Hopefully more posts with pics to come.










China Group…

If nothing else, I figure I’ll mention who I’ll be spending time with in the next few months:

grouppng1 grouppng10grouppng2 grouppng3 grouppng4grouppng5 grouppng6 grouppng7grouppng8 grouppng9

So, OBVIOUSLY, we’ve got a pretty fabulous group here, which is a good thing seeing as we’ll all be living together at least until December. So shown above—alphabetically since we are apparently incapable of standing in any consistent order—is Alyssa, Bineta, Brandon, Claudia, Courtney, Daniel (actually, he’s not in any of these pictures since he didn’t arrive in China until last week), and Rachel. There’s also Patrick and Jessica who are our group coordinators.



This is Claudia and I (hopefully by now you know which one I am…).

She’s my roomie for the next two semesters!

We met last year at school, before we knew that we were both going to China, so I guess you could say we really lucked out.

I love having her in China, I would be consistently lost without her (in the most literal way possible.)









Okay, okay…









For anyone who’s unaware (though, honestly, if you’ve managed to find this blog, you’re probably aware…) I’m in China now!

I left for China on September 11th and got here on Friday the 12th, so it’s been a little over a week since I landed and we’ve started getting settled in; our dorm has bathmats and wall-hangings now so it’s not as bare as it was when we first arrived.

We took an “excursion”—which ended up being sort of like a vacation within a vacation—last week to the Guangxi autonomous region in China; we visited PingAn, Guilin, Yangshuo, and took a tour down the Li River (to be perfectly honest the geography is all kind of confusing to me, so if you’re more interested in that, I strongly suggest you consult Google—or Baidu if you’re like me and are barred from using your favorite search engine.)

I will try to post pictures/videos of not only our excursion, but also of our dorm and campus life and other things we’ve done, but I don’t promise any semblance of regularity. Sorry? Not really.

Feel free to Skype/email/text/facebook message me all you want, but who knows if I’ll answer—Beijing is 14 hours ahead of Denver and Facebook is actually blocked here and my VPN isn’t consistent enough to be considered reliable—but go ahead and try anyway!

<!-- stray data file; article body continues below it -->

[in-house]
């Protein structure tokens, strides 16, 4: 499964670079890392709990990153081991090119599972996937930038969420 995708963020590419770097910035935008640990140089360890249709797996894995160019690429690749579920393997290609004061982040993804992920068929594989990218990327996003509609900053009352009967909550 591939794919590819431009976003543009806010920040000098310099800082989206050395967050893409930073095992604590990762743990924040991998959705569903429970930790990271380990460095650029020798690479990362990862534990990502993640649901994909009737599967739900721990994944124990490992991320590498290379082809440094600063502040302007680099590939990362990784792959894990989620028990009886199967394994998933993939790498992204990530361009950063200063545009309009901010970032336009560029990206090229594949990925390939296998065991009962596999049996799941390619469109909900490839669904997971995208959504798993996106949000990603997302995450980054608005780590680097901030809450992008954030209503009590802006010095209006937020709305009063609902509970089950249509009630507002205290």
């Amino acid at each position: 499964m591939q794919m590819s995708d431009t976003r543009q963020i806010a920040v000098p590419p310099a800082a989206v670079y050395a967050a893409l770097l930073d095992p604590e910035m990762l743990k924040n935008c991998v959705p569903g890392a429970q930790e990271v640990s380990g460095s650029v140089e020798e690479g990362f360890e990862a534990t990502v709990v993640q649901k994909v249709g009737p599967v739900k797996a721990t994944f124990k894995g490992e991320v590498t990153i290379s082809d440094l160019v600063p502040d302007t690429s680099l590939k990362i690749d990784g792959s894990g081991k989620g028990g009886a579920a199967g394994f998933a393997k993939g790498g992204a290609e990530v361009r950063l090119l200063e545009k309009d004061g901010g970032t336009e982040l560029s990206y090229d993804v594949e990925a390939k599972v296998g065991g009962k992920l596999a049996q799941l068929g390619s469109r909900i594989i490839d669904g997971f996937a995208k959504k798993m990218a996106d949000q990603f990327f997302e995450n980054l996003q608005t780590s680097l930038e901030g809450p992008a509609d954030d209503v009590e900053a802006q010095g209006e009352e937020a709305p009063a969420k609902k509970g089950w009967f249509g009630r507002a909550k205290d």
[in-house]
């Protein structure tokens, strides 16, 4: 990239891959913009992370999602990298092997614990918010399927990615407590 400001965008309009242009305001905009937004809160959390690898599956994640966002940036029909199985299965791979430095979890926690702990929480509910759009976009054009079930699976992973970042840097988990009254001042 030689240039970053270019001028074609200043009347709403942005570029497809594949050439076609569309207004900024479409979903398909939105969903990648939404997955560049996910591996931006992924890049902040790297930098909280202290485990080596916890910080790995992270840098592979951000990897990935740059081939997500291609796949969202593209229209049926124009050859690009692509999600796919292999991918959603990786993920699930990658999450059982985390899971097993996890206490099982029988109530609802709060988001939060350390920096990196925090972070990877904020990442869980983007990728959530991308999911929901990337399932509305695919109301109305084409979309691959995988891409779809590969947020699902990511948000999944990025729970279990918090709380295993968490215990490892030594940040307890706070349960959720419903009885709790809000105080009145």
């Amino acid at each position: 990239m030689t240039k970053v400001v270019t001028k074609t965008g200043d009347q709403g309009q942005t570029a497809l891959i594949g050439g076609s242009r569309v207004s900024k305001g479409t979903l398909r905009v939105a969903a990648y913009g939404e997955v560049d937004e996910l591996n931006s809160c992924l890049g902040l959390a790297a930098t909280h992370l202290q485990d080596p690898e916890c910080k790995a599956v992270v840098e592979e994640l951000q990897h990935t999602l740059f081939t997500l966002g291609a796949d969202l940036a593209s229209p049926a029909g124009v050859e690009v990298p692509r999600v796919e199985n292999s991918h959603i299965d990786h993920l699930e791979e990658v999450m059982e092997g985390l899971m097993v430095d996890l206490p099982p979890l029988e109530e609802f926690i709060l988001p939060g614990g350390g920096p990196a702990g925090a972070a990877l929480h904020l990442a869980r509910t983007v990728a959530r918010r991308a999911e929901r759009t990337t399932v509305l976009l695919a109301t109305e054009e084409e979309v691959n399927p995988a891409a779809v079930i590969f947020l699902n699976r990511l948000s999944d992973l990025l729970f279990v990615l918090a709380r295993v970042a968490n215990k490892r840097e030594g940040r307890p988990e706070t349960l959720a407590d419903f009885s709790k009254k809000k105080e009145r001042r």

I’ll try and add more posts soon, maybe with pics.



Sailing for the first time would be an experience and memory in itself, but being part of our family means that we don’t do things halfway. So my first time sailing was also my first time flipping a sailboat. And my first time getting a ride from the coast guard.

After tipping the catamaran (google it), we (being Dad and myself) could not pull it back upright because, between the two of us, we didn’t weigh enough (or have enough upper body strength, whichever way you prefer to word it.) That, and in order to flip a boat back upright, the mast must face into the wind in order to pitch the sail out of the water. <Enter more boating jargon here.>

Long story short, after half a dozen attempts and assistance from the local coast guard, the boat washed onto a nearby beach shore. We proceeded to leave the boat there and the KOA we are staying at had to send a couple of people out to retrieve it.

Dad says he just wanted to “give me a memory I’ll never forget.” Great. Mission accomplished.


p.s. mom’s version

Thoughts of Theodor Suess Geisel…

Don’t cry because it’s over, smile because it happened.

You know you’re in love when you can’t fall asleep because reality is finally better than your dreams.

I like nonsense, it wakes up the brain cells. Fantasy is a necessary ingredient in living.

Being crazy isn’t enough.

Sometimes the questions are complicated and the answers are simple.

Fantasy is a necessary ingredient in living, it’s a way of looking at life through the wrong end of a telescope.

In my world, everyone’s a pony and they all eat rainbows and poop butterflies!

How did it get so late so soon?

Theodor Seuss Geisel…

Happy Birthday Dr. Seuss!!!

And speaking of which, The Lorax is in theaters today.